Women Who Inspire Part III – Women With Vision

Meryl Johnson: Visionary, Marketing and Media Maven, and Mogul in the Making

“I think as women, it’s important to train ourselves to pursue at least one thing in our lives that goes against the status quo. We grow up with people telling us what we are not supposed to do, I just choose to say ‘f*ck dat’.” – Meryl Johnson

As an award winning digital marketer, Meryl Johnson, has developed digital, social, and experiential (interactive, experience based) marketing campaigns and strategies for some of the biggest companies in music, film, TV and radio.  She’s currently the Director of Digital Strategy for Country Music Association (CMA), and previously held the position of Director of Digital Worldwide Theatrical Marketing at Warner Bros. With previous affiliations with Focus Features, NBC Universal, Clear Channel Broadcasting, and Cumulus Broadcasting, there aren’t many facets of the entertainment industry Meryl hasn’t touched.

Currently developing and managing CMA’s digital presence , Meryl devises digital marketing opportunities that drive awareness and increase visibility and engagement for the company’s industry initiatives, properties and live events. While at Warner Brothers, she managed a team responsible for constructing digital marketing campaigns for new theatrical releases such as: “The Conjuring,” “Hangover III,” “Edge of Tomorrow,” “Get Hard,” “Entourage Movie,” “Mad Max: Fury Road,” “The Gallows,” “Vacation,” “Black Mass,” “Batman v. Superman,” and more. In 2017, she founded her own company, Happy Balance Digital, LLC, dedicated to educating small businesses and nonprofit organizations in digital strategy campaign development and connecting them to low cost resources that can assist in their digital marketing efforts. Meryl is also one of the founders of Conscious Conversation.

Through happenstance, I met Meryl a couple years ago at a friend’s birthday. During a somewhat brief conversation, I learned she was friendly, approachable, and impressive by her drive, work history in the entertainment industry, the fact that she was an African American woman making boss moves at CMA, and doing it all while a single mom. Given her background and after being inspired at one of her recent presentations, I reached out to see if the visionary would be open to being featured in this series.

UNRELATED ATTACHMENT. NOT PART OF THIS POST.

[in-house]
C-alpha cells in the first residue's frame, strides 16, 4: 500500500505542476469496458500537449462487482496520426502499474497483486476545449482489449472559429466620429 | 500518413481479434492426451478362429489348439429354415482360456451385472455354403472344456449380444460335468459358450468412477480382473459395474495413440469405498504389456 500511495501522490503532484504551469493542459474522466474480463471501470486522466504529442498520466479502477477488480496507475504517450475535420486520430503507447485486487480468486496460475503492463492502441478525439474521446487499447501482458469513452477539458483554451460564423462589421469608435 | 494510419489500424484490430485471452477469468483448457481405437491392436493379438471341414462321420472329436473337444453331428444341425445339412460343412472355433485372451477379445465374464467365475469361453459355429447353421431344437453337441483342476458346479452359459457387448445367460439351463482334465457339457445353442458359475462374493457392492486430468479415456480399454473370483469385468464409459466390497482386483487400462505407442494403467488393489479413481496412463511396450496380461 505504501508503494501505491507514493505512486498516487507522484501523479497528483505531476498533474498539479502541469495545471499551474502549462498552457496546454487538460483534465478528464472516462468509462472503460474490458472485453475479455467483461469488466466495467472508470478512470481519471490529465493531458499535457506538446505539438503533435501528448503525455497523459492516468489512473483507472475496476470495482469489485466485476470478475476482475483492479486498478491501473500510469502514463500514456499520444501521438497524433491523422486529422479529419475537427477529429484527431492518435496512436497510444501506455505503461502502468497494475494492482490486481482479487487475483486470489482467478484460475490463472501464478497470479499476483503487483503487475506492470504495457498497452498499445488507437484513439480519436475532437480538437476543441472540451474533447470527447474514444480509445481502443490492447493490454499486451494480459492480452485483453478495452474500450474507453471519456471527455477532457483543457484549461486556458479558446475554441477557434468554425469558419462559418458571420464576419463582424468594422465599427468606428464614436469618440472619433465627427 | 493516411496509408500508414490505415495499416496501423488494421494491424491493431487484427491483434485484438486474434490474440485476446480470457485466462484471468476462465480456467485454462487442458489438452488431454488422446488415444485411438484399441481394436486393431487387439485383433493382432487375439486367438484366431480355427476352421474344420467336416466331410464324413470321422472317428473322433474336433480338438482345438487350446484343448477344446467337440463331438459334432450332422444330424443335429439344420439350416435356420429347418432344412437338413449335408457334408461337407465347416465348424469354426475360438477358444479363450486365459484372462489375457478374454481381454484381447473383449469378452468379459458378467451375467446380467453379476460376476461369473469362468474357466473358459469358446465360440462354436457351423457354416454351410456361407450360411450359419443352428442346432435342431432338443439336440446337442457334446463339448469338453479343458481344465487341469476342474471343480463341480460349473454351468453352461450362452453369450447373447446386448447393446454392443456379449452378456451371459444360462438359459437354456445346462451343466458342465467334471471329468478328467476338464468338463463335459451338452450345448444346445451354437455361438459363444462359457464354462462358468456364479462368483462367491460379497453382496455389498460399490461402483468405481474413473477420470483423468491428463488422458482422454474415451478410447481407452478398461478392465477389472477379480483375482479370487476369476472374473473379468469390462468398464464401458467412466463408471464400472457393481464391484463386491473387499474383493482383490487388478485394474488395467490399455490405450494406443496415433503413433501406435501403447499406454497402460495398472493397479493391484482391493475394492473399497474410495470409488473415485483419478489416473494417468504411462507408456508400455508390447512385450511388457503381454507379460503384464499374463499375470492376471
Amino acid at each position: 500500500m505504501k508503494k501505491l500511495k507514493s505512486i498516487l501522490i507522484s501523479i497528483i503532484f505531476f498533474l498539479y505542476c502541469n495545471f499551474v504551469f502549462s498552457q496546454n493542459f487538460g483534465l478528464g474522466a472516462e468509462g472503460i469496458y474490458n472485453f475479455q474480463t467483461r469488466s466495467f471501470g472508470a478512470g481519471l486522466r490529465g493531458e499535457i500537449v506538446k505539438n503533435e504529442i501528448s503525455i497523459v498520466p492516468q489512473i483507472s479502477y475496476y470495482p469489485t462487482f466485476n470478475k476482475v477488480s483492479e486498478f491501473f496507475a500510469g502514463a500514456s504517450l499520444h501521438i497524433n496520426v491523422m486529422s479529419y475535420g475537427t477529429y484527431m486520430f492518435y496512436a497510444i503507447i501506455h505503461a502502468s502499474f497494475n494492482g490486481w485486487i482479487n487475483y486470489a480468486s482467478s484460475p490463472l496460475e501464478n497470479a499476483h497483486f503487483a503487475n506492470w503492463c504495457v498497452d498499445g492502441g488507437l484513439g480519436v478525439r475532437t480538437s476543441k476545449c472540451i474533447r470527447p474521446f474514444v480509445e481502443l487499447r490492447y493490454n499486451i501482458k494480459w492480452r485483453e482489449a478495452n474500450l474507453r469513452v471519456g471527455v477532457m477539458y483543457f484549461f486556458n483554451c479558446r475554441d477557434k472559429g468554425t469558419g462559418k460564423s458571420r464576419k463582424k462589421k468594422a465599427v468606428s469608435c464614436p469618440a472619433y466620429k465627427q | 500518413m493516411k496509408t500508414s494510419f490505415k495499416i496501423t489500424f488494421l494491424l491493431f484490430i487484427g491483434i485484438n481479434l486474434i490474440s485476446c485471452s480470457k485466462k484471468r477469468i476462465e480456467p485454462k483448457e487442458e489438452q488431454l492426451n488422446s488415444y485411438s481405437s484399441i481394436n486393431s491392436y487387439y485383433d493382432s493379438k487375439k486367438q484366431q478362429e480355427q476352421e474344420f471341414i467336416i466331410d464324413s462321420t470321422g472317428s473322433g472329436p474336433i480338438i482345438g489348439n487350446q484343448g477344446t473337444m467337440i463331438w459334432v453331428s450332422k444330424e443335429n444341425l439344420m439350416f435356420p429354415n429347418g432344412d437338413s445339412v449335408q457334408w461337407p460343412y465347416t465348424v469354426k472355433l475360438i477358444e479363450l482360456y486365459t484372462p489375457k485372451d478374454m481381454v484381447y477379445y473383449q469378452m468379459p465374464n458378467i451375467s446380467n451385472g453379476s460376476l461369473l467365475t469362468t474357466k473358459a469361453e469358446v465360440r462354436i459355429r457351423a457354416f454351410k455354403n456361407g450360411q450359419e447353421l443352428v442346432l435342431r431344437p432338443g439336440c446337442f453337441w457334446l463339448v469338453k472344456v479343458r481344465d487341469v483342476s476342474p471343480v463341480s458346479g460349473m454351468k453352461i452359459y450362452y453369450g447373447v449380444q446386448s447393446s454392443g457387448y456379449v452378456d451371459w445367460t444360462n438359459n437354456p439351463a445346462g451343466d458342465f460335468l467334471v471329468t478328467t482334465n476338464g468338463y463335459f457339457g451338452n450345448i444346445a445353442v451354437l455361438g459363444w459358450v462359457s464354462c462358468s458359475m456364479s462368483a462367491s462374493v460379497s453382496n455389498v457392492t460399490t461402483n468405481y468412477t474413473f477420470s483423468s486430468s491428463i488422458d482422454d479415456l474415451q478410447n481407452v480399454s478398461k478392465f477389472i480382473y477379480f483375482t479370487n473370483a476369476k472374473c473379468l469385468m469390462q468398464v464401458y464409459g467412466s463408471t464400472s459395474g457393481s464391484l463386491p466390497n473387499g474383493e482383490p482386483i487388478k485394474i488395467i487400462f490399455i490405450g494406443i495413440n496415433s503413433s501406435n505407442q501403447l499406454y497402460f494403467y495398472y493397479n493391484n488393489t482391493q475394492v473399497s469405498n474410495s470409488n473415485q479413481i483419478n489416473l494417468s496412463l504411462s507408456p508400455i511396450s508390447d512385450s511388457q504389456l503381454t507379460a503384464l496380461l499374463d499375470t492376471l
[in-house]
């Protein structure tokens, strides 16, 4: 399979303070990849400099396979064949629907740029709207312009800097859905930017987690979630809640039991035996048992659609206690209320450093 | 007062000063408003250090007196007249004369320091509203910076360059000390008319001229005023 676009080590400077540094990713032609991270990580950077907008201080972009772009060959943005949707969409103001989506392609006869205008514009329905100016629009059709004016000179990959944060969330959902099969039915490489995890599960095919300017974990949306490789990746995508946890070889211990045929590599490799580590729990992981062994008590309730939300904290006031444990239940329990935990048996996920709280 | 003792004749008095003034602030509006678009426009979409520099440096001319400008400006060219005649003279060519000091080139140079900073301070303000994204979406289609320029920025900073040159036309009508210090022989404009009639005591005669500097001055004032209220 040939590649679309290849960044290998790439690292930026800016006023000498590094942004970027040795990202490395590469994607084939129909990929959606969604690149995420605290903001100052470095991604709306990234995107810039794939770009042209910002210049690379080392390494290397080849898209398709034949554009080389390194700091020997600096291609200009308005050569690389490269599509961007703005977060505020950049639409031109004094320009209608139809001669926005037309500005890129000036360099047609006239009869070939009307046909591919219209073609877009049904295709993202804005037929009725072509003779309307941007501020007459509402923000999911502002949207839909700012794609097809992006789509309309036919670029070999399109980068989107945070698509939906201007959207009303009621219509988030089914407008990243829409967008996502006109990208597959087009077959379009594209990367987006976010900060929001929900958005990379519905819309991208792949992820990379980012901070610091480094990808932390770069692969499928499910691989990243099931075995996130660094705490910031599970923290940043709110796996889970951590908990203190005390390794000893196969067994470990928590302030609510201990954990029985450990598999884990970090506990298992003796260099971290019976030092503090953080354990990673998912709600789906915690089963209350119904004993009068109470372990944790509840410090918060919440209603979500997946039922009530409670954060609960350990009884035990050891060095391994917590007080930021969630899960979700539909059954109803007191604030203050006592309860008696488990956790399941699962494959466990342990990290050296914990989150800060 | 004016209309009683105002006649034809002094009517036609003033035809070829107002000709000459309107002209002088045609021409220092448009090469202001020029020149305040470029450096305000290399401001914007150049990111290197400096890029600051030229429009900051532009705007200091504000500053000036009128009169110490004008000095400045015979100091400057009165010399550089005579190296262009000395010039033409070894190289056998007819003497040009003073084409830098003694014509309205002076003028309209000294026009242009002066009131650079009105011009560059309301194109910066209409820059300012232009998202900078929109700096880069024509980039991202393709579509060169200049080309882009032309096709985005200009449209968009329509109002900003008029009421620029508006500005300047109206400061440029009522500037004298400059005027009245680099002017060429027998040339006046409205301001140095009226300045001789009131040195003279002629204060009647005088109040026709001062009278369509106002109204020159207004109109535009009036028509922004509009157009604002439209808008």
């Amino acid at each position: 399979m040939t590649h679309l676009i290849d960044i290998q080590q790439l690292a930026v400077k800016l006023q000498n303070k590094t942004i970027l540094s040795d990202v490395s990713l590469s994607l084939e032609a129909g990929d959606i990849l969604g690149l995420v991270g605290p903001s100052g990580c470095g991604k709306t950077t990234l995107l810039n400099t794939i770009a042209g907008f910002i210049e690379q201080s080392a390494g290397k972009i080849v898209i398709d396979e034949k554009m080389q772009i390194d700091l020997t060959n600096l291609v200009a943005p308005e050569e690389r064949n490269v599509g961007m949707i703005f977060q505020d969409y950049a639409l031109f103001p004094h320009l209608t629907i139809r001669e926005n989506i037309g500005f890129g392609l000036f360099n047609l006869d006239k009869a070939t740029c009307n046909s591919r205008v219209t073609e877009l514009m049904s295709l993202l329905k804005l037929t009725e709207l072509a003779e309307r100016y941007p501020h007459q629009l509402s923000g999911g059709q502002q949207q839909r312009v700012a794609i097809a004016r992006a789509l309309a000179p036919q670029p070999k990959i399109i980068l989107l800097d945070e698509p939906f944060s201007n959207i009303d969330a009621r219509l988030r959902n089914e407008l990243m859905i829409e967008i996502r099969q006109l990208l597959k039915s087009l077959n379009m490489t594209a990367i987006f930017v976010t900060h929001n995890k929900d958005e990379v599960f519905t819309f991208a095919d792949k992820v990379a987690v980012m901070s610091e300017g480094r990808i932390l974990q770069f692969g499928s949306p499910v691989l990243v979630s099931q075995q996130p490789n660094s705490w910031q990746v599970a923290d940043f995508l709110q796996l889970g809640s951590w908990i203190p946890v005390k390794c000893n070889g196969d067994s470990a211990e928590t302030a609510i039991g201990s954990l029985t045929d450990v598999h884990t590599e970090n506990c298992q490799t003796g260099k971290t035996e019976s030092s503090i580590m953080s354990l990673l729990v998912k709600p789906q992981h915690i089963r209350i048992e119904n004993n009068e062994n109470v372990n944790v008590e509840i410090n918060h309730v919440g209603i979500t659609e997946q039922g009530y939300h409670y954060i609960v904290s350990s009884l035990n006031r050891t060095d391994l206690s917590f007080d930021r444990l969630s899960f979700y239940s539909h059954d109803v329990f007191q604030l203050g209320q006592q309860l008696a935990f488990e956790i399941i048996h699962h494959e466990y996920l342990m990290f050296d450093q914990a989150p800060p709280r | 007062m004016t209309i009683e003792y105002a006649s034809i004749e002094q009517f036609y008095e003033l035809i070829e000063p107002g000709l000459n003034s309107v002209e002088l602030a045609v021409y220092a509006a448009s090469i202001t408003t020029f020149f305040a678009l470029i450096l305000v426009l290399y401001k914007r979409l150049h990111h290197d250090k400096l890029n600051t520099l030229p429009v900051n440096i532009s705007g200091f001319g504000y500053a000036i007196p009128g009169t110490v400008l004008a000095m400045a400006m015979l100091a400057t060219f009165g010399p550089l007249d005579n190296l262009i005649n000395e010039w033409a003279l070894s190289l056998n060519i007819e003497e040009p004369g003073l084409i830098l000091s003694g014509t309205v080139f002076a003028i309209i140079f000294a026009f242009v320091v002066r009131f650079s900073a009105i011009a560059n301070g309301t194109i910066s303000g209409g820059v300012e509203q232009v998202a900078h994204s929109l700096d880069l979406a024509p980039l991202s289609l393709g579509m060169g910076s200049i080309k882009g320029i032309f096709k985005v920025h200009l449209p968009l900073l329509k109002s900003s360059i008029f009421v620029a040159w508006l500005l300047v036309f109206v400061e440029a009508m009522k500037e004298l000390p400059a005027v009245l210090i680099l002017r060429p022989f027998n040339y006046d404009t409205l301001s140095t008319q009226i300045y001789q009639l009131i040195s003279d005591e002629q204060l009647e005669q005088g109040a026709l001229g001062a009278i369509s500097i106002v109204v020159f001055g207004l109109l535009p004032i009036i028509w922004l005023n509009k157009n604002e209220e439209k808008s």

Meryl, thanks for allowing me to feature you. In your field of work, I can imagine there’s increased pressure to look or dress a certain way. How do you balance industry expectations with your personal style?

I have actually been lucky enough to work in a relaxed industry when it comes to any kind of dress code. The most I have had to really establish is a cool business casual vibe. The LA film industry is drastically different than Nashville’s music industry. So, I’ve had to adapt, but at the same time I’ve grown into my own, and I just wear what makes me feel comfortable. I went from an interesting mix of high end California business casual chic to pretty casual at CMA. I have a dress code that I follow now that can fit into most scenarios. T-shirt, jeans, boots, maybe I throw on a blazer, sweater, scarf to dress it up a touch. I think I convey a pretty high level of confidence, and I’ve been told that I’m a bit intimidating. So, I walk into a room with my fro and my tattoos and can talk to a CEO, manager, filmmaker, musician, etc. without feeling like I have to dress up or be someone I’m not. At this stage of my career, either you accept me for me or you don’t. If you don’t, probably not someplace I want to work.

Mery Johnson

Men often have confidence to naturally see themselves in powerful positions. Did you grow up knowing you would work for Warner Brothers, NBC or Clear Channel and eventually go on to be the Director of Digital Strategy for CMA?